If there is a single test, it really amounts to asking fish to climb a tree, and then saying that we were fair since we asked everyone to climb a tree.

From the university point of view, if I am offering only courses in Maths and Computing, I may argue that I want to admit students who knows maths and programming, and I am willing to teach them whatever little Physics they need to know, and I don't care about Chemistry. Should that not be the prerogative of the university to admit students based on different capabilities. I may even say that as a university, I want to admit students who are aware of their surroundings, and will have a general knowledge test for that. Should that be illegal. As a university, I may want to acknowledge different achievements of the student, including sports and give them some bonus marks. Should that not be allowed.

So a single test is taking away the most important component of the autonomy that a university must enjoy, and is being unfair to most students since most students' capabilities and interest would not align with any one particular test.

There is more to it. What should be the syllabus of this exam. If the syllabus is the intersection of syllabi of all boards, then it is going to be pretty less and may not be acceptable to most universities in the country. But if we add some topics other than the common part, then we are being partial. This is exactly the point of several states in case of NEET. By choosing one syllabus for NEET, you are discriminating against state boards whose syllabus is significantly different from that chosen syllabus. Same thing will now happen for engineering education, if a common exam is forced on this country. Having state level exams were allowing students to get admission to top colleges of their respective states without being forced to go through coaching of topics that they have not learned in schools. Now that option will be taken away.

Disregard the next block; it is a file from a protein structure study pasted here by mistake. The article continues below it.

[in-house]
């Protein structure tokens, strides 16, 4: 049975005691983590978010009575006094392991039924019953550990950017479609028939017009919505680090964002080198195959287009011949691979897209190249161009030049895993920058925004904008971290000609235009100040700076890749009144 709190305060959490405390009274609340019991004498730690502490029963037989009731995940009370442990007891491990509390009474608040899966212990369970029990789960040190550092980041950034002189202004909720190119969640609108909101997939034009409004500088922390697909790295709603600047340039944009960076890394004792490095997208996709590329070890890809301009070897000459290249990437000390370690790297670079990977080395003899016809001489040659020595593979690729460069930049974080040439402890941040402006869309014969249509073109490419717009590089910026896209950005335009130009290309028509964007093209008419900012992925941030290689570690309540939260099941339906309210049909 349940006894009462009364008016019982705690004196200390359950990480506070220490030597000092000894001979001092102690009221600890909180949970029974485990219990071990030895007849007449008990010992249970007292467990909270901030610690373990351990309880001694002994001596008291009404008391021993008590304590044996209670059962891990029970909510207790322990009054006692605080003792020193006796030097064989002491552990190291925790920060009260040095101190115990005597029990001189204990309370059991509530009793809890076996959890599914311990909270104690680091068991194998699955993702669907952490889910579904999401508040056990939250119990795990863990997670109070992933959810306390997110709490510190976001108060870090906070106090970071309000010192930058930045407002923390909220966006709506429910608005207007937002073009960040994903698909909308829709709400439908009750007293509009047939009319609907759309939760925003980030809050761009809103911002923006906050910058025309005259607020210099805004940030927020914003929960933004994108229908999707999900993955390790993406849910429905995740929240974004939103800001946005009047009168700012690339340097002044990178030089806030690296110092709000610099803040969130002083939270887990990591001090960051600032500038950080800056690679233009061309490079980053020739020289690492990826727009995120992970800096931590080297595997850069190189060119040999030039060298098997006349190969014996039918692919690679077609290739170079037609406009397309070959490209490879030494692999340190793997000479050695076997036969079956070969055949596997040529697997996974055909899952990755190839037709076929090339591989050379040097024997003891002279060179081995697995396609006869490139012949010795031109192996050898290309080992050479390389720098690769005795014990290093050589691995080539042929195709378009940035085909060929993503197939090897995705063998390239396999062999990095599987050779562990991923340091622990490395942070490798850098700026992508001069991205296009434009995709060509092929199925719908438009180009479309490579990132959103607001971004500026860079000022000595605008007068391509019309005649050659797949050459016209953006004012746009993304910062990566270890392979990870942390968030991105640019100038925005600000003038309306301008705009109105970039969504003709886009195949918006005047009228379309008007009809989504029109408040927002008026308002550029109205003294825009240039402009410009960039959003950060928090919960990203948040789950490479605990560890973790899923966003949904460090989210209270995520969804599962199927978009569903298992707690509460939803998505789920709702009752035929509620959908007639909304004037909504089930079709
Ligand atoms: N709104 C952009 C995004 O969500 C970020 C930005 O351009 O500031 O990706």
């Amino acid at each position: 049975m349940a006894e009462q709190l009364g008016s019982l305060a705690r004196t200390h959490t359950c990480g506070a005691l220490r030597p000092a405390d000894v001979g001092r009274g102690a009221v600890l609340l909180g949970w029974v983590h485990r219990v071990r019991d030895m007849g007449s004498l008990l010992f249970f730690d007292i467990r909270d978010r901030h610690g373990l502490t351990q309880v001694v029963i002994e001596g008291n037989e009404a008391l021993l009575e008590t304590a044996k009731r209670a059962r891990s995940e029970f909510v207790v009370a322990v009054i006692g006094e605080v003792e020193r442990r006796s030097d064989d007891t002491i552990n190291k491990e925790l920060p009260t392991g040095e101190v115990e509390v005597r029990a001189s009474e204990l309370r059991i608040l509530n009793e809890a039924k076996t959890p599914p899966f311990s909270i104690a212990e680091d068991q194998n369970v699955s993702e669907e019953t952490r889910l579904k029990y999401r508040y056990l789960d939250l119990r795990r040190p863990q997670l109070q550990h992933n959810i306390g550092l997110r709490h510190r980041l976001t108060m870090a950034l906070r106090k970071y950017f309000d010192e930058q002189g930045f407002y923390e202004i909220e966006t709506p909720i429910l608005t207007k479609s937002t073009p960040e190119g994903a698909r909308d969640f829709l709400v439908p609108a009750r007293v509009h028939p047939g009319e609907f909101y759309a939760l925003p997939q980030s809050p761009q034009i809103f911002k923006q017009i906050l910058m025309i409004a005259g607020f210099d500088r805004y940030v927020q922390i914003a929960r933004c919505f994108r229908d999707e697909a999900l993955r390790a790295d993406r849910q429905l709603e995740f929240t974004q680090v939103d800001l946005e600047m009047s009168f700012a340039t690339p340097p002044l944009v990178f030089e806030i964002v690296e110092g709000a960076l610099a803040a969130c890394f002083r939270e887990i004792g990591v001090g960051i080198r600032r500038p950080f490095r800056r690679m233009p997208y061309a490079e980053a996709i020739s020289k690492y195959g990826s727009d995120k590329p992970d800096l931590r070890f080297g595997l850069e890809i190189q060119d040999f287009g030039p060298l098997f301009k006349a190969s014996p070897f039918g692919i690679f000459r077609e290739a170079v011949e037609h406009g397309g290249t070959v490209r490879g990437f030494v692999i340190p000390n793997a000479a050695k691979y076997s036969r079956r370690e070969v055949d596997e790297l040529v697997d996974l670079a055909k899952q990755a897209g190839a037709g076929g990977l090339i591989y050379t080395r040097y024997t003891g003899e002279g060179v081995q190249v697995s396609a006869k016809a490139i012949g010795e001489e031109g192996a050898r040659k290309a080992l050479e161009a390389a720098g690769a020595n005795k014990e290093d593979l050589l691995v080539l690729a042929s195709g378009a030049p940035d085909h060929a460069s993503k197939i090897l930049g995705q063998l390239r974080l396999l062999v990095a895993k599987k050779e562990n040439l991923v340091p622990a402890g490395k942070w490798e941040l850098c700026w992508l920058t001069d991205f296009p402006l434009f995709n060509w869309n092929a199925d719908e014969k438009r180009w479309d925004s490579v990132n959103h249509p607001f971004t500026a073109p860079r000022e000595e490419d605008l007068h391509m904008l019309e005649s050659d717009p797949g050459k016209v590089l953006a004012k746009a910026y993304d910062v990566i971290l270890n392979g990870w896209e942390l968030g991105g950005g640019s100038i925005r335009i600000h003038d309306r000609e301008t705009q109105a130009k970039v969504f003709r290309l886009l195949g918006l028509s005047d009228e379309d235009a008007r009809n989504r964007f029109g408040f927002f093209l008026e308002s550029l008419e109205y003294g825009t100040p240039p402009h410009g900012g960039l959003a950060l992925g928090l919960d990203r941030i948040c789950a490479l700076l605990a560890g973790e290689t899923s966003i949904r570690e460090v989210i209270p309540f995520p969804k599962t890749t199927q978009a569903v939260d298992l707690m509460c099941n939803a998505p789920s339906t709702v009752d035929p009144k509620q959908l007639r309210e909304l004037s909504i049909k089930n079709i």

I know many readers of my blog would argue that uniformity is a good thing, and let this common test force all state boards to change their syllabus to the CBSE syllabus. Many people just love uniformity, but they either want mediocrity or they do not know that uniformity can only lead to mediocrity or worse.

The suicides in Kota happen due to high stakes and thus high pressure from parents to succeed in JEE. If there is only one exam, brace yourself for a much higher pressure and many more suicides.